The American Indian Horse is essentially any horse of Spanish origin that has evolved to adapt to a particular environment within the Untied States (with the help of man in many cases.) Hence, the title American Indian Horse does not refer to one specific breed; rather, it applies to any breed that has proved itself capable of withstanding a distinct ecotone, whether it be the high plains of the Midwest or the low swamplands of the South.
Because the American Indian Horse Registry encompasses not a single breed or type of horse, but rather a group of horses that have developed in the Americas from Spanish stock, there is no singular characteristic of the horse. At the most general, the American Indian Horse stands between 13 and 15 hands high and comes in any color.
The history of the American Indian Horse is varied according to which area of the U.S. from which you begin. Its earliest origin is from the Spanish horses brought over to the Americas by the conquistadors. Today, the American Indian Horse Registry, established in 1961, has created five categories in which to group the horse. Class A are those with unknown pedigrees, such as BLM horses. Class AA have at least a fifty percent traceable pedigree to distinct American Indian tribe horses. Class M horses have modern type breed blood, such as Quarter Horse and Appaloosa. Class O horses are those horses which follow a distinct bloodline that follows back to specific Indian tribes. Class P is reserved for ponies of Indian type.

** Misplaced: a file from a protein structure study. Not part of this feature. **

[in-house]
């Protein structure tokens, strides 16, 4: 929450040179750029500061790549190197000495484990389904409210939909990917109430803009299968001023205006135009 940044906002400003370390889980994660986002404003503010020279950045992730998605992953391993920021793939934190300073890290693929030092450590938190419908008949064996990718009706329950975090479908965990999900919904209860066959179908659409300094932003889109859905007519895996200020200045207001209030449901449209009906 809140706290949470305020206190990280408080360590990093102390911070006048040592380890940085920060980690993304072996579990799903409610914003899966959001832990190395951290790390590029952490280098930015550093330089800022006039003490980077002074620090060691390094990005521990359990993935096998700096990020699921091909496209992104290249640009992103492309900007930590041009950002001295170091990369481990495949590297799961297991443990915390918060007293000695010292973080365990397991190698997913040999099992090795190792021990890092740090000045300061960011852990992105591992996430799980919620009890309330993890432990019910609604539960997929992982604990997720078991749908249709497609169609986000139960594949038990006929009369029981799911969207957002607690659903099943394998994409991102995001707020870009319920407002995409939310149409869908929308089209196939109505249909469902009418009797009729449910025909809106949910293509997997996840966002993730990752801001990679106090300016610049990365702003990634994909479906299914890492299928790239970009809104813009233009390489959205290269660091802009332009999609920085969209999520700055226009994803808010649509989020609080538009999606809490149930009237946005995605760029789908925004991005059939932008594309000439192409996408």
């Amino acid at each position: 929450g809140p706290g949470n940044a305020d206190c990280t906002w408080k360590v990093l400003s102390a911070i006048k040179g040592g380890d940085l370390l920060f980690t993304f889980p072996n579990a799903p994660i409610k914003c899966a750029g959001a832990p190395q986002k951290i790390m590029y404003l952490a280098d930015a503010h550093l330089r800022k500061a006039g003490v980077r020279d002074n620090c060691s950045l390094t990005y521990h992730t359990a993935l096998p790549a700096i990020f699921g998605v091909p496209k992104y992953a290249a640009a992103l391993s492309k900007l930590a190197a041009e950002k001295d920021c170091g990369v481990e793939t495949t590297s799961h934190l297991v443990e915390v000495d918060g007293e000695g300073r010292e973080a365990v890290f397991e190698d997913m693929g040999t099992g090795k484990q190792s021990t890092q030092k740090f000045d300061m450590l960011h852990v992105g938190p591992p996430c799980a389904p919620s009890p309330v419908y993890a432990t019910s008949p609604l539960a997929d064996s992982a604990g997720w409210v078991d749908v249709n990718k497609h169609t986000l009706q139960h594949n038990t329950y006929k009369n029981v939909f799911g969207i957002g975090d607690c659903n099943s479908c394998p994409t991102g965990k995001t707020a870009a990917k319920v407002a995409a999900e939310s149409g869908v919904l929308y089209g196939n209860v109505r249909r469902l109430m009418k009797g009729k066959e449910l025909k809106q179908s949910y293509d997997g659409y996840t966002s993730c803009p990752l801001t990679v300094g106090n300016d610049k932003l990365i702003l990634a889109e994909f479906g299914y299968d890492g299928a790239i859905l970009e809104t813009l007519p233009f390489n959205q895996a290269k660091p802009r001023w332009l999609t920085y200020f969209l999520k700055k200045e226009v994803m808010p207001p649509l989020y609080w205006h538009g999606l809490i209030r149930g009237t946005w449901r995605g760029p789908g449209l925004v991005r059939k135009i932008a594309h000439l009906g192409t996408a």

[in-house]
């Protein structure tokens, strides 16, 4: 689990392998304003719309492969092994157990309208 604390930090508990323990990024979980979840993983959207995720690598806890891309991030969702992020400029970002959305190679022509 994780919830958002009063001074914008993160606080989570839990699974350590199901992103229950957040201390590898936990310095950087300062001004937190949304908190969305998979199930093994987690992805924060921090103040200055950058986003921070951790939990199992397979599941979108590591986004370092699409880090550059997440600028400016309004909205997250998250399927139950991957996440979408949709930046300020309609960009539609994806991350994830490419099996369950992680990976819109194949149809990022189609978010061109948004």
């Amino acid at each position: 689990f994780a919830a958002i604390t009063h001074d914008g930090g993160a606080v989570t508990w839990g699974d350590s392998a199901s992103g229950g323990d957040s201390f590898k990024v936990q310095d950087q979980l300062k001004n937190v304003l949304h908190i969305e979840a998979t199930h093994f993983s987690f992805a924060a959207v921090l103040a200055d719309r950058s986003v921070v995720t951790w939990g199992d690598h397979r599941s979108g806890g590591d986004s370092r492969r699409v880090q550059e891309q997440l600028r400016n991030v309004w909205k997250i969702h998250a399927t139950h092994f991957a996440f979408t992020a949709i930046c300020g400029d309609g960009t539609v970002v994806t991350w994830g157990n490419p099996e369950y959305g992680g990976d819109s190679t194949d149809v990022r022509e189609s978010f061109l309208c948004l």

The American Indian Horse has been known by many names and used by many different types of riders. It is also known as a cow pony, a buffalo horse, the Cayuse, the mustang (itself also known as a bronco), and Spanish pony. It has been used by American Indian tribes, prospectors, settlers, cowboys, and many others.
1. Spanish Horses
For more information:
American Indian Horse Registry